Durrie Bouscaren


Durrie Bouscaren is a health and science reporter for St. Louis Public Radio, and contributes as a freelancer to National Public Radio’s newsmagazines. In Uganda, she will cover the impact of cassava mosaic disease and the challenges of introducing genetically modified crops. Previously, Bouscaren worked for public radio stations in Iowa and upstate New York. She graduated from Syracuse University in 2012.

Reporting Locations


| Durrie Bouscaren

Altrusim or PR? How Monsanto Plans to Snag a Foothold in African Seed Markets

The world’s largest seed companies have their eye trained on Africa’s farming industry. A few, including St. Louis-based Monsanto, see drought-resistant corn as the key to an untapped market. But some African civil service organizations…

| Durrie Bouscaren

As South Sudan Fights, Refugees Flow Into Uganda

One way to measure the growing turmoil in South Sudan is by the rapidly expanding refugee influx in neighboring Uganda. A crowd of refugees press into a food distribution area at Pagirinya Refugee Settlement, one…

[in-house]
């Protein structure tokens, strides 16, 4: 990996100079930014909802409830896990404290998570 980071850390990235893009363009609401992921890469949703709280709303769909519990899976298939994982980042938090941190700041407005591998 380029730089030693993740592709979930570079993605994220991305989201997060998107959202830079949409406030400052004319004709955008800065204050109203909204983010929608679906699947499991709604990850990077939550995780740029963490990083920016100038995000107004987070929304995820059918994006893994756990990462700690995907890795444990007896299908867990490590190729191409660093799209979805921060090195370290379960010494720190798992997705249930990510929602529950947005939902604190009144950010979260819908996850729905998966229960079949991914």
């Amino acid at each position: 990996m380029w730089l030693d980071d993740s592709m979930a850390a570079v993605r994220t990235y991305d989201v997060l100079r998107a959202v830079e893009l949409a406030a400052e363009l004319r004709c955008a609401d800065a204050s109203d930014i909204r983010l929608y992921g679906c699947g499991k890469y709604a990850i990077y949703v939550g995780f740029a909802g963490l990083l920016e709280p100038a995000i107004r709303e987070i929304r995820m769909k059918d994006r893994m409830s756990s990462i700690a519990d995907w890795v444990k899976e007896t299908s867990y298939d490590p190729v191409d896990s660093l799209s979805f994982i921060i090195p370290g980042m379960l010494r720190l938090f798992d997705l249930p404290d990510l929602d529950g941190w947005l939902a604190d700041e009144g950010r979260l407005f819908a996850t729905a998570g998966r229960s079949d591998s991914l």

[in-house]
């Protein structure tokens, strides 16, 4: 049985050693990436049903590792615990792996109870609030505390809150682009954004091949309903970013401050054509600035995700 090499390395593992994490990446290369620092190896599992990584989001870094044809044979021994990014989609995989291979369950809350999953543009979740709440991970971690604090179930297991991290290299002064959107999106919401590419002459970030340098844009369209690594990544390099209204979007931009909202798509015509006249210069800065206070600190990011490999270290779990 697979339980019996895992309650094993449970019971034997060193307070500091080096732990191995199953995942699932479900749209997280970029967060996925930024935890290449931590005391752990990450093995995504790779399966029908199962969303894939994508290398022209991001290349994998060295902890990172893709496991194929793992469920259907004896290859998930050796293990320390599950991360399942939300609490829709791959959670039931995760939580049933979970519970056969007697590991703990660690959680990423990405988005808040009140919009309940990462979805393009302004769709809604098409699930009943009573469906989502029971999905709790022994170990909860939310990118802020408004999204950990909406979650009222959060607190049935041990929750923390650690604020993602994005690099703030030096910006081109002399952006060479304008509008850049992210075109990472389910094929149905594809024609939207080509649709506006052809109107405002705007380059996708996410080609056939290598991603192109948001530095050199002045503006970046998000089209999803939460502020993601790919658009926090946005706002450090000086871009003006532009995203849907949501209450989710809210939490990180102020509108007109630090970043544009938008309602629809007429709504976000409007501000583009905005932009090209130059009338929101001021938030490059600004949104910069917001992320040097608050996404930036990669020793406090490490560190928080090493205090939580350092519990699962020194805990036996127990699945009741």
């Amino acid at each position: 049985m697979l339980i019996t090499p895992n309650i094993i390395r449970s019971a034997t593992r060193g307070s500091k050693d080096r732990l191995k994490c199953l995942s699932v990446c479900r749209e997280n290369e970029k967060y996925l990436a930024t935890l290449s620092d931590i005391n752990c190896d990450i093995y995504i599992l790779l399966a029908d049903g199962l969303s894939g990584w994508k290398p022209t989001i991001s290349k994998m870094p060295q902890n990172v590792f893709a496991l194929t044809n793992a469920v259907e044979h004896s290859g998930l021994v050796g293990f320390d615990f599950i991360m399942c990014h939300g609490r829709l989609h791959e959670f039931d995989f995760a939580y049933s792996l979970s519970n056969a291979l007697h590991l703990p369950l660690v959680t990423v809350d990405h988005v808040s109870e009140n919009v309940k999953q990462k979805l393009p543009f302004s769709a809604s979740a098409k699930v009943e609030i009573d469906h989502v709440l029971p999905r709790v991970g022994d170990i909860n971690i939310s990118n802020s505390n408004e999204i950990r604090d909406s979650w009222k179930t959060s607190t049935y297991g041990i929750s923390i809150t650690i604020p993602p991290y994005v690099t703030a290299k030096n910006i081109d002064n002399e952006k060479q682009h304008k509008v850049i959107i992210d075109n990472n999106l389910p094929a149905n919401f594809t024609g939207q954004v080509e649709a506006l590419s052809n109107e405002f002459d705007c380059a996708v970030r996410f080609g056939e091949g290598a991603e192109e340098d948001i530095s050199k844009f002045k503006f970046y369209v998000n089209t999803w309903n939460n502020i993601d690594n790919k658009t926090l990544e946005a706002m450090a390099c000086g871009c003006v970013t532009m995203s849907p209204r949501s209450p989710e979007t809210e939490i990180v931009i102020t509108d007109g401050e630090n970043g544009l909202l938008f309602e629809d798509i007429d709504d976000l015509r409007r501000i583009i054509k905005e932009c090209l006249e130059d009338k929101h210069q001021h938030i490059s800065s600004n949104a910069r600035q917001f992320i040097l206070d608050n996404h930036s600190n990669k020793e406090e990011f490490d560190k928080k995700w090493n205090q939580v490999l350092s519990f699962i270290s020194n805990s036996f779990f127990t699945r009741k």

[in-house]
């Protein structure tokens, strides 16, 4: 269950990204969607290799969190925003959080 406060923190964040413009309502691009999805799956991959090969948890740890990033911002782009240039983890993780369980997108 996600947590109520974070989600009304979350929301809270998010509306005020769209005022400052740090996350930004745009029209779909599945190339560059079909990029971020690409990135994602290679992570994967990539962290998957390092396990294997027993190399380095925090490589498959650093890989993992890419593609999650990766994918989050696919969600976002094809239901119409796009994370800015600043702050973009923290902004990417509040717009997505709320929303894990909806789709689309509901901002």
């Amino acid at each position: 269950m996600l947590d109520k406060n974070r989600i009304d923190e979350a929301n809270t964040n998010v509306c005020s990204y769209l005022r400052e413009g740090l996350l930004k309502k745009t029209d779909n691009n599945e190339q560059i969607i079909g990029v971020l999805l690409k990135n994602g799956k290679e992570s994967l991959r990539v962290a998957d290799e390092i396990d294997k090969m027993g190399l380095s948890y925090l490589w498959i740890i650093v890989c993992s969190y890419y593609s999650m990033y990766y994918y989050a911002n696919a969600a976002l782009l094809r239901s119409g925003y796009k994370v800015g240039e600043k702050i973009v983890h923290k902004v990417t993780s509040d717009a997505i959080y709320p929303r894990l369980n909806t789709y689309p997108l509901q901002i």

| Durrie Bouscaren

Will St. Louis-grown GMOs help East African farmers avoid food shortages? It’s complicated.

Christine Anyeko, a laborer in Uganda’s northern Amuru district, weeds a field of cassava, banana and beans by hand. NAMULONGE, Uganda – Before rows of tall, green bushes, Jude Aleu picks a cassava tuber off…

| Durrie Bouscaren

In Uganda, cassava is a staple in times of insecurity

Stephen Acaye holds a cassava root for sale in his stall at the Gulu Main Market in northern Uganda.DURRIE BOUSCAREN | ST. LOUIS PUBLIC RADIO At the Gulu Main Market in northern Uganda, there’s an…

| Durrie Bouscaren

A peek at daily life in northern Uganda’s refugee camps

Updated 3 p.m., Sept. 28 with Durrie Bouscaren’s interview on St. Louis on the Air from Uganda. Heavy fighting in South Sudan has pushed about 150,000 refugees across the border into Uganda over the past…

| Durrie Bouscaren

St. Louis researchers hope genetically modified crops can prevent hunger in East Africa

Nigel Taylor, the principal investigator for the VIRCA project, checks the stems of cassava plants at the Donald Danforth Plant Science Center in Creve Coeur.FILE PHOTO | DURRIE BOUSCAREN | ST. LOUIS PUBLIC RADIO As…